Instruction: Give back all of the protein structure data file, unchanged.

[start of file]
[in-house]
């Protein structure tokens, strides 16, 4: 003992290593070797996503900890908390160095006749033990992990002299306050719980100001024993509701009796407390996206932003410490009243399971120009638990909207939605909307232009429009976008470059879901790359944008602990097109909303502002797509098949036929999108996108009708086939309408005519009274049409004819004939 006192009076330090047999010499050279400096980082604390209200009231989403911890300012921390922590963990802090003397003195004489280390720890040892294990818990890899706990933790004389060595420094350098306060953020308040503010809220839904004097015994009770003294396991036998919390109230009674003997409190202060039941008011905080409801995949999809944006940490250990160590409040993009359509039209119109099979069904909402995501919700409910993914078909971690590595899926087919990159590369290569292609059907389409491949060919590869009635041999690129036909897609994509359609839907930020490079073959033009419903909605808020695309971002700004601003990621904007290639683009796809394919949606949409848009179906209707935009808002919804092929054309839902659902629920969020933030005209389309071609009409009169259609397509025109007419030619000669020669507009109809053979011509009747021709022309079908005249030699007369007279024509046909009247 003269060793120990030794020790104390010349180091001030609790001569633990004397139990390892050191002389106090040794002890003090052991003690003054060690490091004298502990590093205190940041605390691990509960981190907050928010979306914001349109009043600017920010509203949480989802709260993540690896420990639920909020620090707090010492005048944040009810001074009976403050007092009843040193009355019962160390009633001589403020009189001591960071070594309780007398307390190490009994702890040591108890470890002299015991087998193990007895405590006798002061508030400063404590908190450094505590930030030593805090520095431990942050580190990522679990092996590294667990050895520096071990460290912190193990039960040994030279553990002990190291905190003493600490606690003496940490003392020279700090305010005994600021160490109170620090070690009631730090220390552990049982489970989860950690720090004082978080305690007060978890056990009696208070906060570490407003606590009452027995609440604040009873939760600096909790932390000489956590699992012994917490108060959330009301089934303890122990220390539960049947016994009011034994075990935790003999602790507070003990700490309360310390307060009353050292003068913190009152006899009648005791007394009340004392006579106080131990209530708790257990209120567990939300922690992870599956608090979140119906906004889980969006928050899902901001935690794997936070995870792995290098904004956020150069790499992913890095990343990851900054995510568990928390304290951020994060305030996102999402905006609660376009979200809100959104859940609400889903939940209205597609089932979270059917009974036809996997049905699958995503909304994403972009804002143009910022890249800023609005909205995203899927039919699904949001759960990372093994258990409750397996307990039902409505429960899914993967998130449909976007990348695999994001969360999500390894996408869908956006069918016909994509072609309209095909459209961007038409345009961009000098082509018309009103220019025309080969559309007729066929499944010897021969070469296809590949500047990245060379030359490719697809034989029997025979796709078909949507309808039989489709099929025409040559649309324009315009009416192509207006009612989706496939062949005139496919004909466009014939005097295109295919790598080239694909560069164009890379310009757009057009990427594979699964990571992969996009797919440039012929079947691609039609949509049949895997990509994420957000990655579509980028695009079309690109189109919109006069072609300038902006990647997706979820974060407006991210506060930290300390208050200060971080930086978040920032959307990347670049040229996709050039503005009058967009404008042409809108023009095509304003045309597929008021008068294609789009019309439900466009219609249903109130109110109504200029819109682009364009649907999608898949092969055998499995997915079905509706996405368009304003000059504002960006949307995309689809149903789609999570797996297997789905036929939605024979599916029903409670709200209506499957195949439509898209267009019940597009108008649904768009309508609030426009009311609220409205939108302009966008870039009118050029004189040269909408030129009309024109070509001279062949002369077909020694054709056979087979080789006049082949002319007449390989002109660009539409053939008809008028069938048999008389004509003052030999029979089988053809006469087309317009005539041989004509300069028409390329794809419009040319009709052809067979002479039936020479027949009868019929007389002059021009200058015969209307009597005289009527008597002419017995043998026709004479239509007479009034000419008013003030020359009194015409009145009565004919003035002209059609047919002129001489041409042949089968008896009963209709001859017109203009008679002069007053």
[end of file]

[in-house]
């Protein structure tokens, strides 16, 4: 003992290593070797996503900890908390160095006749033990992990002299306050719980100001024993509701009796407390996206932003410490009243399971120009638990909207939605909307232009429009976008470059879901790359944008602990097109909303502002797509098949036929999108996108009708086939309408005519009274049409004819004939 006192009076330090047999010499050279400096980082604390209200009231989403911890300012921390922590963990802090003397003195004489280390720890040892294990818990890899706990933790004389060595420094350098306060953020308040503010809220839904004097015994009770003294396991036998919390109230009674003997409190202060039941008011905080409801995949999809944006940490250990160590409040993009359509039209119109099979069904909402995501919700409910993914078909971690590595899926087919990159590369290569292609059907389409491949060919590869009635041999690129036909897609994509359609839907930020490079073959033009419903909605808020695309971002700004601003990621904007290639683009796809394919949606949409848009179906209707935009808002919804092929054309839902659902629920969020933030005209389309071609009409009169259609397509025109007419030619000669020669507009109809053979011509009747021709022309079908005249030699007369007279024509046909009247 003269060793120990030794020790104390010349180091001030609790001569633990004397139990390892050191002389106090040794002890003090052991003690003054060690490091004298502990590093205190940041605390691990509960981190907050928010979306914001349109009043600017920010509203949480989802709260993540690896420990639920909020620090707090010492005048944040009810001074009976403050007092009843040193009355019962160390009633001589403020009189001591960071070594309780007398307390190490009994702890040591108890470890002299015991087998193990007895405590006798002061508030400063404590908190450094505590930030030593805090520095431990942050580190990522679990092996590294667990050895520096071990460290912190193990039960040994030279553990002990190291905190003493600490606690003496940490003392020279700090305010005994600021160490109170620090070690009631730090220390552990049982489970989860950690720090004082978080305690007060978890056990009696208070906060570490407003606590009452027995609440604040009873939760600096909790932390000489956590699992012994917490108060959330009301089934303890122990220390539960049947016994009011034994075990935790003999602790507070003990700490309360310390307060009353050292003068913190009152006899009648005791007394009340004392006579106080131990209530708790257990209120567990939300922690992870599956608090979140119906906004889980969006928050899902901001935690794997936070995870792995290098904004956020150069790499992913890095990343990851900054995510568990928390304290951020994060305030996102999402905006609660376009979200809100959104859940609400889903939940209205597609089932979270059917009974036809996997049905699958995503909304994403972009804002143009910022890249800023609005909205995203899927039919699904949001759960990372093994258990409750397996307990039902409505429960899914993967998130449909976007990348695999994001969360999500390894996408869908956006069918016909994509072609309209095909459209961007038409345009961009000098082509018309009103220019025309080969559309007729066929499944010897021969070469296809590949500047990245060379030359490719697809034989029997025979796709078909949507309808039989489709099929025409040559649309324009315009009416192509207006009612989706496939062949005139496919004909466009014939005097295109295919790598080239694909560069164009890379310009757009057009990427594979699964990571992969996009797919440039012929079947691609039609949509049949895997990509994420957000990655579509980028695009079309690109189109919109006069072609300038902006990647997706979820974060407006991210506060930290300390208050200060971080930086978040920032959307990347670049040229996709050039503005009058967009404008042409809108023009095509304003045309597929008021008068294609789009019309439900466009219609249903109130109110109504200029819109682009364009649907999608898949092969055998499995997915079905509706996405368009304003000059504002960006949307995309689809149903789609999570797996297997789905036929939605024979599916029903409670709200209506499957195949439509898209267009019940597009108008649904768009309508609030426009009311609220409205939108302009966008870039009118050029004189040269909408030129009309024109070509001279062949002369077909020694054709056979087979080789006049082949002319007449390989002109660009539409053939008809008028069938048999008389004509003052030999029979089988053809006469087309317009005539041989004509300069028409390329794809419009040319009709052809067979002479039936020479027949009868019929007389002059021009200058015969209307009597005289009527008597002419017995043998026709004479239509007479009034000419008013003030020359009194015409009145009565004919003035002209059609047919002129001489041409042949089968008896009963209709001859017109203009008679002069007053």